posted by kat518 at 7:12 PM on June 17, 2013 [1 favorite]


When I have had surgery it felt like one minute they were giving me the anesthesia and literally the next second I was waking up from it. Easy peasy.
posted by St. Alia of the Bunnies at 7:12 PM on June 17, 2013 [3 favorites]


I've had to go under general anesthesia a few times and I've also had 2 c-sections, and every time I have been nervous. I remind myself that what is scary and unfamiliar to me (such as having my gall bladder removed) is perfectly ordinary and routine for the dr and hospital staff. Having anesthesia isn't bad at all --there is no way you will remember anything or feel anything while the surgery is happening! Your time inactive and wearing a boot will be challenging, but it will pass. Try to see it as an opportunity to grow and discover new things about yourself. It might sound strange, but the medical issues I've dealt with have helped me see that I have more grit and endurance than I'd realized, and I'm grateful for that insight.
posted by katie at 7:17 PM on June 17, 2013 [1 favorite]


Yes absolutely it's a fun and legal high. They ask you if you have a preference for painkillers that they will administer just before they wake you up -- ask for dilaudid, it rocks.

I've had general anaesthesia several times and my favorite person in the world is the recovery room nurse. I always wake up happy and fuzzy.

I've also had a colonoscopy and it's fun but not *nearly* as good as general anaesthesia.

One word to the wise, though. If you are expected to stay overnight in the hospital, bring your mp3 player and something that will soothe and relax you. For me, it was talks by my meditation teacher and the music of Sigur Ros. Hospitals are noisy and disruptive and are terrible places to try to rest.
posted by janey47 at 7:18 PM on June 17, 2013 [1 favorite]


Best answer: What's it like to have major surgery?

You go into a preparation area or the operating room at the predetermined time and make small talk for a few minutes with the anesthesiologist and perhaps a nurse. Sometimes you see the surgeon then, sometimes you don't. You lay down on a padded surface and make yourself as comfortable as possible depending on the required positioning for surgery. The anesthesiologist will come over and (often) hang an IV with a saline drip. He or she may make a few jokes about martinis as the anesthetic agents are added to the line. You will have a moment or two of relaxed, somewhat dissociative laughing and you'll be just about to say something funny back when the tape stops.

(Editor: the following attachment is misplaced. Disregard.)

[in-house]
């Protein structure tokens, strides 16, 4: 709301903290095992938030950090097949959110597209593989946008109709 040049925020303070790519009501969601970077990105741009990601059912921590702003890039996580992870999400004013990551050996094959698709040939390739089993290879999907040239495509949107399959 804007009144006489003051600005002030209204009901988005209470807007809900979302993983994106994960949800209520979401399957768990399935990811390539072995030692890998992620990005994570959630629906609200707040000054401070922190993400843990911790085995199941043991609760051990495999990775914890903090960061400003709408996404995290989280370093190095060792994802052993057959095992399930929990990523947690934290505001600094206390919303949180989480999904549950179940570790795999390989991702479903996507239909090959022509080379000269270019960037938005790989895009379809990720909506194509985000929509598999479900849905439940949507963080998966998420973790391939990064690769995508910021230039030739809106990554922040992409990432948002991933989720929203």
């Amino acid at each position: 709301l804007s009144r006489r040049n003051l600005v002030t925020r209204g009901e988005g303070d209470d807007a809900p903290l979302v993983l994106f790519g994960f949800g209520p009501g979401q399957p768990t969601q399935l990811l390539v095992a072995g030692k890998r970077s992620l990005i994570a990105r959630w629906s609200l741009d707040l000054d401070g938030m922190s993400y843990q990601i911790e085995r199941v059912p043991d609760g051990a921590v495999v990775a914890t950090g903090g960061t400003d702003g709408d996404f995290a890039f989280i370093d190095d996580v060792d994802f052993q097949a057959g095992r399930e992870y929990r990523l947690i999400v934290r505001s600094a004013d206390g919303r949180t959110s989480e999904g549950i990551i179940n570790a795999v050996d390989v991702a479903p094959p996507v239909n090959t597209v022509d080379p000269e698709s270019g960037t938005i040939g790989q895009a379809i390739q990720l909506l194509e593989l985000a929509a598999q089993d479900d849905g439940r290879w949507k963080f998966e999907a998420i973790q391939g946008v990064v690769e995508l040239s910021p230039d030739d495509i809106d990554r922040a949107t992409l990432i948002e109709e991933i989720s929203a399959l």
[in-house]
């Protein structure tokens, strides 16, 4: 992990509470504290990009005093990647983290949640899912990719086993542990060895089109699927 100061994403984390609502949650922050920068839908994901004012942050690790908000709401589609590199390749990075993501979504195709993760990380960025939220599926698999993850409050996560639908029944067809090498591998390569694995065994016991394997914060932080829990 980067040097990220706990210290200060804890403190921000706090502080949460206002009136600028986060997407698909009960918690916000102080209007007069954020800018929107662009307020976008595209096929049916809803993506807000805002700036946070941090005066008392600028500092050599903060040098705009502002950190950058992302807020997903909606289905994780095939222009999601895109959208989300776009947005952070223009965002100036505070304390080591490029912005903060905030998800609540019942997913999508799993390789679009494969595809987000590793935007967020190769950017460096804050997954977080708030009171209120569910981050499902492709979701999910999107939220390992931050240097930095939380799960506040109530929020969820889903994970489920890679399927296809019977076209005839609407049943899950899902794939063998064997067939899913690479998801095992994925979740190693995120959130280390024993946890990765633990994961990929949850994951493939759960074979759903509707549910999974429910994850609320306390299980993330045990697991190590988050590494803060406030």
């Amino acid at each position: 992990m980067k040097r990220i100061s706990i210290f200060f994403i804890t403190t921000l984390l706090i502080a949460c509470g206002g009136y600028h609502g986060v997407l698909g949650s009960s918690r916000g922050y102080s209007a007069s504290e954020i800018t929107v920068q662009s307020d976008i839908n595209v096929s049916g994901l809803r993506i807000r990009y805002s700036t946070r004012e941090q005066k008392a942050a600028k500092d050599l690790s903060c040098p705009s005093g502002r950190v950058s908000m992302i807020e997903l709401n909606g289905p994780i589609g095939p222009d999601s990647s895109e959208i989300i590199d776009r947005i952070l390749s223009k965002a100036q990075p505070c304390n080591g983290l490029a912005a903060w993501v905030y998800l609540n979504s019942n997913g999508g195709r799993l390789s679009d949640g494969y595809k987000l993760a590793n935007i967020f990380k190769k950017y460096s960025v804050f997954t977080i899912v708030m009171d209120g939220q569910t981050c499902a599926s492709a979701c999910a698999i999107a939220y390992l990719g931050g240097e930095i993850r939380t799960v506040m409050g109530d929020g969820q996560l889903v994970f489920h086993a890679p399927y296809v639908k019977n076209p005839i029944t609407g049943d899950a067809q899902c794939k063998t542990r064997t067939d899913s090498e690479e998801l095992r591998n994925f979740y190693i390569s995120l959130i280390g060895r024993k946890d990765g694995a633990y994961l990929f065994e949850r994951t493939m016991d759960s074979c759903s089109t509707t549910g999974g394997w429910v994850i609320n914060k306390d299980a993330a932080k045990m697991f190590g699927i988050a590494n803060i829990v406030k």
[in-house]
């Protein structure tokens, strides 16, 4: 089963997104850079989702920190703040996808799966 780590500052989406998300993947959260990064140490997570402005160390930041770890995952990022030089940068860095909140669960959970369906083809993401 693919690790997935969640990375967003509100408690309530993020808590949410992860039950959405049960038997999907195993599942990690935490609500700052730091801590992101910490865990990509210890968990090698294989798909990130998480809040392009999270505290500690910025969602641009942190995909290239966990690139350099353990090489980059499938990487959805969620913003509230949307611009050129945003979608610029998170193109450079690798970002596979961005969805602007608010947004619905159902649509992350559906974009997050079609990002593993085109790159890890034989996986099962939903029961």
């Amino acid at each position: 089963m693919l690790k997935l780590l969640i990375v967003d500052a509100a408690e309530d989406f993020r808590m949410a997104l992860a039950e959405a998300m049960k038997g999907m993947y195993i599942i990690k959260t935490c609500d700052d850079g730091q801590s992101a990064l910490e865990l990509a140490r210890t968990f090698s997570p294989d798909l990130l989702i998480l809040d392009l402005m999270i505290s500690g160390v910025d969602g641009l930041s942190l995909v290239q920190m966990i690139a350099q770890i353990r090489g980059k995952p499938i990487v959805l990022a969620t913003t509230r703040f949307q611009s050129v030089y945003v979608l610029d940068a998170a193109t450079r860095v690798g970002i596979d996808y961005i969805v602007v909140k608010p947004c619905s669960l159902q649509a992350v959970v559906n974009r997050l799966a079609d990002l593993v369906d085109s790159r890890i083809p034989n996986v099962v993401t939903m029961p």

The next thing you know, you'll be awake in the recovery room or your hospital bed. For major surgeries this is often temporary and done to check on youbefore returning you to anesthesia and moving you to where you will recover. For minor surgery, this is the end of the anesthetized period.

You will often find that the requisite IV bag or PICC line has already been inserted. Depending on the type of surgery, you may be prompted after a few hours of quiet rest to sit up or stand up. You will not be asked to do anything physically or mentally strenuous.

I've done this a bunch of times. You'll be in good hands. If you luck out, like I did, you may wake up in the recovery room speaking a hilariously jumbled sentence (from the middle, rather than the beginning) and set concerned family members to laughing loudly.
posted by Inspector.Gadget at 7:20 PM on June 17, 2013 [5 favorites]


kat518: Is there a TV show or two that you've always wanted to watch but have never had the time? Arrested Development, The West Wing, Homeland, anything?

Seconding this. One of the most effective de-stressors, surprisingly, for me when I had a minor medical issue was checking out DVDs of shows I wanted to catch up on / re-watch. It gives your mind a break from thinking about your condition, worrying, and engaging with anxiety.
posted by joseph conrad is fully awesome at 7:31 PM on June 17, 2013 [1 favorite]


You'll get to talk to the anesthesiologist beforehand and you are entirely within your rights to express your fears (I've had surgery twice and one doctor was very clear about this; the other less so though I was in late natural labor and had bigger fish to fry.) They have a lot of tranquilizing options.